Turning Point Cafe

Red Molly at Turning Point Cafe

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We love Red Molly. On Friday, I saw their Facebook update that they would be playing at The Turning Point Cafe in Piermont. In fact, they were playing two shows, at 4 and 7pm.

We had dinner plans with a couple that we see so rarely, that there was no way we were going to cancel. We invited them to join us, but they couldn’t, so we decided to go to the 4pm and be back in plenty of time for dinner.

Unfortunately, the 4pm was sold out, but the 7pm wasn’t. We called, and they told us to show up and they’d try to squeeze us in. We did, and they did. We stood for the entire show, near the bar, but the place is so tiny that the view and sound were still darn good.

Red Molly is three women, each with fantastic voices (in different registers) and each an accomplished string musician as well. Because their voices are distinct, their harmonies are extraordinary.


Appearing in their usual left-to-right order:

Abbie Gardner sings (she has the widest range of the three) and plays guitar and dobro. Abbie is a delight in every respect, full of life and mirth. She also performs solo and with others, but she’s definitely best known for her part in Red Molly. Most of the instrumental leads in Red Molly are taken by Abbie on the dobro.


Laurie MacAllister sings and plays guitar, banjo and bass. She has an excellent voice and handles the middle of the range in the three-part harmonies (for the most part).

LaurieMacAllister1 LaurieMacAllister2

Carolann Solebello sings and plays guitar and bass. She has an excellent voice as well and fills in the bottom on most of the songs. Her song Summertime is one of Lois’ favorites, and when Carol started introducing it, Lois flashed a mile-wide smile.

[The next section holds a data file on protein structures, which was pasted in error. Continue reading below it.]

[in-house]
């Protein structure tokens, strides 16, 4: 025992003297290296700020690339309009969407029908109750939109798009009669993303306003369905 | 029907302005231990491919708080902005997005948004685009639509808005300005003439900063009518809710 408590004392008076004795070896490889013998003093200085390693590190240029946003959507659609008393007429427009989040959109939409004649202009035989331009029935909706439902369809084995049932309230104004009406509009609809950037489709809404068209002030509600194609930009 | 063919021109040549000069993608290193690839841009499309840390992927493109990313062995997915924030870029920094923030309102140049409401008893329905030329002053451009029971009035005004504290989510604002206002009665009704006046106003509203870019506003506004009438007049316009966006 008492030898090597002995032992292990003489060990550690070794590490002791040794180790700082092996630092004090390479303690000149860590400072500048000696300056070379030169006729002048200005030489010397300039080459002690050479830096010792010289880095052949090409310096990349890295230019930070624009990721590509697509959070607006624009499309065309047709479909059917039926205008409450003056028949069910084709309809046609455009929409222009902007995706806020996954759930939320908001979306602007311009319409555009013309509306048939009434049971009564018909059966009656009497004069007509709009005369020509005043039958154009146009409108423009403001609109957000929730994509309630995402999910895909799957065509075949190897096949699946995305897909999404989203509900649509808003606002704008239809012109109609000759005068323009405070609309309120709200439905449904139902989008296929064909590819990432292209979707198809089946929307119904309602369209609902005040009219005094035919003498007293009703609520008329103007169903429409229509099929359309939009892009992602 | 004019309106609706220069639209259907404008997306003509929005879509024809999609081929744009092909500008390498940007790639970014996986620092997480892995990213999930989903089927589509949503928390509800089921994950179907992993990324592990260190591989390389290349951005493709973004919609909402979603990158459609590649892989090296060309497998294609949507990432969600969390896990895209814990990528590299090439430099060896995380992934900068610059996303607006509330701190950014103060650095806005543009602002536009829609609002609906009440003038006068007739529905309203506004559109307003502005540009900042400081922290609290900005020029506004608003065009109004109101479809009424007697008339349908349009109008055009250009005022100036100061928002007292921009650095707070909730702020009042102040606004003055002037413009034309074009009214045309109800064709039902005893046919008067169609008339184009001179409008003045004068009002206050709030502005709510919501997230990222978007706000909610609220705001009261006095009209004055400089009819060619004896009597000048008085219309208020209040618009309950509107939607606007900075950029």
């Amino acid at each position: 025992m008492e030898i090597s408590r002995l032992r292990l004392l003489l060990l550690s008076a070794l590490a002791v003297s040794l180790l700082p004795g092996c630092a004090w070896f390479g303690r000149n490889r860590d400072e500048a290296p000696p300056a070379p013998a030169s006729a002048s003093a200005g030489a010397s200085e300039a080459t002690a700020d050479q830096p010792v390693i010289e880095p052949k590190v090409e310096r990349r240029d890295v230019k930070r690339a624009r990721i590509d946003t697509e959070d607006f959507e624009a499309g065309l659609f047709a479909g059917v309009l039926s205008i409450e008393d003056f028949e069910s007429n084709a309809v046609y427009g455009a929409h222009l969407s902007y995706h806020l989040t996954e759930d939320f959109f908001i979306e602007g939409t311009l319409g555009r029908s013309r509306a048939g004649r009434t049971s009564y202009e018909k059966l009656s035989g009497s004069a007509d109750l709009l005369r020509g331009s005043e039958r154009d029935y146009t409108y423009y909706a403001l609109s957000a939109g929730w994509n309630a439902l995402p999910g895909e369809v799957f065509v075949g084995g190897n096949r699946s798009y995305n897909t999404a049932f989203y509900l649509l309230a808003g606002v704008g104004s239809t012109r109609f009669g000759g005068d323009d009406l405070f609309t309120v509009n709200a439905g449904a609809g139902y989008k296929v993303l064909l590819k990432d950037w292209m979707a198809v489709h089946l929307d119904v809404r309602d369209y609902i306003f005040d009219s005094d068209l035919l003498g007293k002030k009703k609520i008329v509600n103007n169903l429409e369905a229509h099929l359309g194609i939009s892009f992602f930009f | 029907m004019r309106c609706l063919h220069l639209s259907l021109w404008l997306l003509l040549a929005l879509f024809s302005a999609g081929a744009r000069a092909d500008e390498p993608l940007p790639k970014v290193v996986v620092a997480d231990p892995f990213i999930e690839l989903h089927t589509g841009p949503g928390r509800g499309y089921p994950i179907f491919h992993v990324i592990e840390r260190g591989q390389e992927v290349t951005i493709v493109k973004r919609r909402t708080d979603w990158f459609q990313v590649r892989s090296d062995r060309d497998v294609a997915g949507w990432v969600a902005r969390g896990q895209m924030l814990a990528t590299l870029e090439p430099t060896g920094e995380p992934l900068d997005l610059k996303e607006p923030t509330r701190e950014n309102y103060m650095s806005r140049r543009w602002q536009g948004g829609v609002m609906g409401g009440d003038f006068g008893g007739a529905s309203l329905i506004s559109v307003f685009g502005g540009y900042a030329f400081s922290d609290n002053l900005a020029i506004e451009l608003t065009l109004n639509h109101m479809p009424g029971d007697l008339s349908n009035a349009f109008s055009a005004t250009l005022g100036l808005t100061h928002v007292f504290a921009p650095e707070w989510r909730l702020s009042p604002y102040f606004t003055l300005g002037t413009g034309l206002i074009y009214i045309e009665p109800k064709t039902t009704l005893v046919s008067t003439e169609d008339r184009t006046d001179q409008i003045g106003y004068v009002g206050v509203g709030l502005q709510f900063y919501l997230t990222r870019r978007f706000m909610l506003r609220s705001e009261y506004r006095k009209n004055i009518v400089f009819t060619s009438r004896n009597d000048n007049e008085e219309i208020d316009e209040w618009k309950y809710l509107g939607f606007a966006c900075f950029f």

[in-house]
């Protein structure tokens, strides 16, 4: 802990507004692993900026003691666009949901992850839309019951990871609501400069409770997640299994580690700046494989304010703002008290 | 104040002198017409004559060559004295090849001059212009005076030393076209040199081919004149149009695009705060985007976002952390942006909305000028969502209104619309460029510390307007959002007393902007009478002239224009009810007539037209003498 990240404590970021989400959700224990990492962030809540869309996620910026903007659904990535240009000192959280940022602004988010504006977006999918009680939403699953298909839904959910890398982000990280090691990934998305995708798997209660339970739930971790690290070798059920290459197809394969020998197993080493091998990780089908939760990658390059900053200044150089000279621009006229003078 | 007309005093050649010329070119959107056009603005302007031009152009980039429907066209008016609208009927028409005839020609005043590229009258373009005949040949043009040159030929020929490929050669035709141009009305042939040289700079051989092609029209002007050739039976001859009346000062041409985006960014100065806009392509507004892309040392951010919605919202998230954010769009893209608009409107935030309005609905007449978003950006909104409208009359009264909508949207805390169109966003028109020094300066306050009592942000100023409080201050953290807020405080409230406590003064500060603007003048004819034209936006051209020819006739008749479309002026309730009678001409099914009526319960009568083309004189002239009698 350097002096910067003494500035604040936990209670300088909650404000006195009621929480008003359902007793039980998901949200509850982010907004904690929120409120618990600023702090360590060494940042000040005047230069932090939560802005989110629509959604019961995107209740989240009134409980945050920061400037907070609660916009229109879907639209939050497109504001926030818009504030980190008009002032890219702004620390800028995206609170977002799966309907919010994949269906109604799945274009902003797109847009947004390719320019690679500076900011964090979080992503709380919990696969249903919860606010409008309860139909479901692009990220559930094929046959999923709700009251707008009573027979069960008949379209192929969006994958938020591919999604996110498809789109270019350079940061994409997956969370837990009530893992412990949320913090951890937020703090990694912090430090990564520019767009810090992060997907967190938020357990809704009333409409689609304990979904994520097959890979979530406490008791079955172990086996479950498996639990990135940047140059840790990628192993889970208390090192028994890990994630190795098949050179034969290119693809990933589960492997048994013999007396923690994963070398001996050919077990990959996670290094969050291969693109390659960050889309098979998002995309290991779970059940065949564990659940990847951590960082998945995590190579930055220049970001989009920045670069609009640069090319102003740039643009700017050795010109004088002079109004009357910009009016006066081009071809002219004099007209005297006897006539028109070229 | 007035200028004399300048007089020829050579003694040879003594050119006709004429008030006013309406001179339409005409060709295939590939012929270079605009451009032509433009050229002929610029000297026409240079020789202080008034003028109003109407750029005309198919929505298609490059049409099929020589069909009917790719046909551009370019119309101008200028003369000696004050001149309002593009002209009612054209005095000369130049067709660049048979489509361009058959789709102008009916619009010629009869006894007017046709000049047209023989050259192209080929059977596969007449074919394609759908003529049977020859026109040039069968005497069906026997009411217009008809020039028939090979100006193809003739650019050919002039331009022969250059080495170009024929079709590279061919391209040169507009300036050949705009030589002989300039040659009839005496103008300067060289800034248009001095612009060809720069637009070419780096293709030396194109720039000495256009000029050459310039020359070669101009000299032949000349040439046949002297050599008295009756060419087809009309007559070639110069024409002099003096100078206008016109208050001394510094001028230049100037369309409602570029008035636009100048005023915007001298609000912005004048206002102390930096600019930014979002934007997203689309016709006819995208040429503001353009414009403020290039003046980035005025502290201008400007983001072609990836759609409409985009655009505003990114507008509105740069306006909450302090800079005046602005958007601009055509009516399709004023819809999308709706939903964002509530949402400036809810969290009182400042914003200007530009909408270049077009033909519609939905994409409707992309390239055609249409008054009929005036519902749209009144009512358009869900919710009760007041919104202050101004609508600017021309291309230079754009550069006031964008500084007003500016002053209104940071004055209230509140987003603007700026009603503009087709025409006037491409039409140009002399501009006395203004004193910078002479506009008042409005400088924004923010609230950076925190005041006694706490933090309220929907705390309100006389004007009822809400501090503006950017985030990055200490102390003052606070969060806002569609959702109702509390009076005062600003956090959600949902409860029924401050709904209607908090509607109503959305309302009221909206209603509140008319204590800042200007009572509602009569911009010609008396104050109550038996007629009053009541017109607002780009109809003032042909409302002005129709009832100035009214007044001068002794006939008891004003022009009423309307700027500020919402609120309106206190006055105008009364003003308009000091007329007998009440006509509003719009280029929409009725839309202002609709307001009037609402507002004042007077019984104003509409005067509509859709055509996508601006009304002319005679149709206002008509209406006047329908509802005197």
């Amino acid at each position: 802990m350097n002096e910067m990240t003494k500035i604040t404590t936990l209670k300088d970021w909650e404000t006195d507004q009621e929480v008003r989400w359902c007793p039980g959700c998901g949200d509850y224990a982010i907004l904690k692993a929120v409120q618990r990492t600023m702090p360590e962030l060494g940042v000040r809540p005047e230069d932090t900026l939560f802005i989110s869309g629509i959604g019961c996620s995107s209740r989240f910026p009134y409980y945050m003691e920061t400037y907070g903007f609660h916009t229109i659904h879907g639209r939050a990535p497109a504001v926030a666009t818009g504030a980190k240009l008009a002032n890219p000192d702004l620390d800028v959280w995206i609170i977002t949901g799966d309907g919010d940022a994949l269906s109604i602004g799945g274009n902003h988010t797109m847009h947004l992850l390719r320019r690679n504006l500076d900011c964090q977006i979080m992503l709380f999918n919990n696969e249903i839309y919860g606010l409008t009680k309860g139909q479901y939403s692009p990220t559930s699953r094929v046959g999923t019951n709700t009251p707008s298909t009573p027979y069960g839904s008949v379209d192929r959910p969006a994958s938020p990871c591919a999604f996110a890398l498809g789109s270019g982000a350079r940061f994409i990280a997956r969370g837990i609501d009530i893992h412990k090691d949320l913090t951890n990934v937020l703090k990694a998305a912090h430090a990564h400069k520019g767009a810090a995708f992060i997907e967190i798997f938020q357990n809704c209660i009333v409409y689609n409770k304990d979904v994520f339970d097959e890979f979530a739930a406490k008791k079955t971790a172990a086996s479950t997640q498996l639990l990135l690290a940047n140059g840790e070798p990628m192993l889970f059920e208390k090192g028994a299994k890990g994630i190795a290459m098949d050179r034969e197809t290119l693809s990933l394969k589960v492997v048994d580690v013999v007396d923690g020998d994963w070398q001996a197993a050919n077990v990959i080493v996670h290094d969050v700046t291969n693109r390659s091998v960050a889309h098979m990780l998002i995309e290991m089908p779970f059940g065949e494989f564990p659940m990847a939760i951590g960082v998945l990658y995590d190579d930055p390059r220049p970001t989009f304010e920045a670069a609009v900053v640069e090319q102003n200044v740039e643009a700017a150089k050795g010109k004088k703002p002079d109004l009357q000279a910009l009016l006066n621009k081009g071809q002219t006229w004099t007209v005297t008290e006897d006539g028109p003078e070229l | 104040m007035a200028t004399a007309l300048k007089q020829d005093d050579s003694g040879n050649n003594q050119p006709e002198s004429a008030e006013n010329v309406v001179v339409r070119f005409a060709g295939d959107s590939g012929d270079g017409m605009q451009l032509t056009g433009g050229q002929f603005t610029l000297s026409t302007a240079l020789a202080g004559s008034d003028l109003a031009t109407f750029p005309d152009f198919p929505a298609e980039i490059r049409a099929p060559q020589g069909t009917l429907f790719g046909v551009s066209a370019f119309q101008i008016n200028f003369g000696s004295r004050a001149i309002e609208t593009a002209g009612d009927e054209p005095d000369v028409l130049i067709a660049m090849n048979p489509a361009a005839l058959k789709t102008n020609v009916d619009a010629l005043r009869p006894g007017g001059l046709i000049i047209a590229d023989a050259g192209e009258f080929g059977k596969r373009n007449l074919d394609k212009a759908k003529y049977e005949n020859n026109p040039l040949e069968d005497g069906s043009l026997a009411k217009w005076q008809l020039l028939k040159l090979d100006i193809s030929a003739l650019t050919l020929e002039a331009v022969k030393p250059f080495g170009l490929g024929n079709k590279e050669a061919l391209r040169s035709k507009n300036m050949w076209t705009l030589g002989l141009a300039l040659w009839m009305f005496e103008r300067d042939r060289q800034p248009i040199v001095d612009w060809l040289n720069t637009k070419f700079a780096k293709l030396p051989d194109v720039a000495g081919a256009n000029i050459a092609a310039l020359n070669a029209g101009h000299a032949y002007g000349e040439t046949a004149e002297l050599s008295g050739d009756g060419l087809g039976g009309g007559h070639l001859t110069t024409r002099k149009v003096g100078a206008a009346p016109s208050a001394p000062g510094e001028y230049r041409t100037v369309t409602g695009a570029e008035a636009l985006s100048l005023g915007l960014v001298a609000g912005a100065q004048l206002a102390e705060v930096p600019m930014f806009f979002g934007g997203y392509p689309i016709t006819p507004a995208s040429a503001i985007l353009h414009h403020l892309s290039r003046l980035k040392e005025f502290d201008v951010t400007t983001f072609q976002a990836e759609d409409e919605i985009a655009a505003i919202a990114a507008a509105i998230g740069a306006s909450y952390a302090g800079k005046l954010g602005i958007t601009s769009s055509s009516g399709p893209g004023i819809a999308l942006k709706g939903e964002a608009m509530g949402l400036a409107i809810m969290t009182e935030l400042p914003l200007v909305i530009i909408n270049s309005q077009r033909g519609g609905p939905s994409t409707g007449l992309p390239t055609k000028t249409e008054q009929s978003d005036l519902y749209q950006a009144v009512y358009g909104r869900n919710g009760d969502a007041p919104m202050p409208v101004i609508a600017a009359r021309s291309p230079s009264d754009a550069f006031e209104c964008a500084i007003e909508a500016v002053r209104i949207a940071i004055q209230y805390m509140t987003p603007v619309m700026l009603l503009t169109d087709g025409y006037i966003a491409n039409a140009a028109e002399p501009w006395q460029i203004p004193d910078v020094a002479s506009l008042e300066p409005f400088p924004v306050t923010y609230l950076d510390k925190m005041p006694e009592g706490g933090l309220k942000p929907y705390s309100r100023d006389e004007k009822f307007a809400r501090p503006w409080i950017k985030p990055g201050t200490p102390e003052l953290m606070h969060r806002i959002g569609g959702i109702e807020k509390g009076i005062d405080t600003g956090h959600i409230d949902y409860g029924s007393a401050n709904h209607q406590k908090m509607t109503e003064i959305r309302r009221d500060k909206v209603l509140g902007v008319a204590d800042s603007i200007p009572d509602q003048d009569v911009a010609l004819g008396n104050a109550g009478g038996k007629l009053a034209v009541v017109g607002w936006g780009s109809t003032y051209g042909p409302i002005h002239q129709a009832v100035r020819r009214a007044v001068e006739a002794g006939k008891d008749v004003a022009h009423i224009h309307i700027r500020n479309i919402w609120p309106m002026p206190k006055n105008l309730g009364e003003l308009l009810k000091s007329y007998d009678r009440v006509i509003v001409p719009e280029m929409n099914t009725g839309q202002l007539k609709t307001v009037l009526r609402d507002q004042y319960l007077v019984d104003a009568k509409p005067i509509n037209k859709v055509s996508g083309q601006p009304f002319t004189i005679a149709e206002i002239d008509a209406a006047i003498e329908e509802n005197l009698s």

Individually, they are all incredibly talented. Combined, they are magic!

Joining them for two numbers was Abbie’s father, Herb Gardner, on the piano. He was excellent, in particular on the second number, where he took a very long ragtime-like solo. They call him Pops.


After briefly heading off stage (to a rousing ovation), they returned to do their signature cover of Susan Werner’s May I Suggest, always a tingle-inducing number. Including the encore, their set was about 95 minutes. Well worth standing for, since we were looking over people’s heads, rather than standing amongst a crowd.

Just in case you’re curious, dinner was fantastic as was our company, so we got to do it all yesterday. 🙂

Kaki King at Turning Point Cafe

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Last night we saw Kaki King at Turning Point Cafe in Piermont, NY.

On October 24, 2007, we saw Kathy Mattea at Joe’s Pub in NYC. Accompanying her that night on guitar, as he has been for roughly 18 years, was Bill Cooley. When I reviewed that show I stated that I thought Bill Cooley was possibly the best acoustic guitarist I had seen.

My friend Eric Sink commented that he thought Phil Keaggy was probably the best he’d seen, but he mentioned some others, including Kaki King, who he practically dared me to listen to. 😉 Here’s his exact quote (in a comment to a different post I made about Phil Keaggy):

Or if you’re quite daring, have you listened to any of Kaki King’s stuff?

So, given that I respect Eric so much on every level, I had to check her out (and Michael Hedges, whom he recommended as well). I liked Kaki King alot, though there’s little doubt that she’s not a mainstream artist on any level.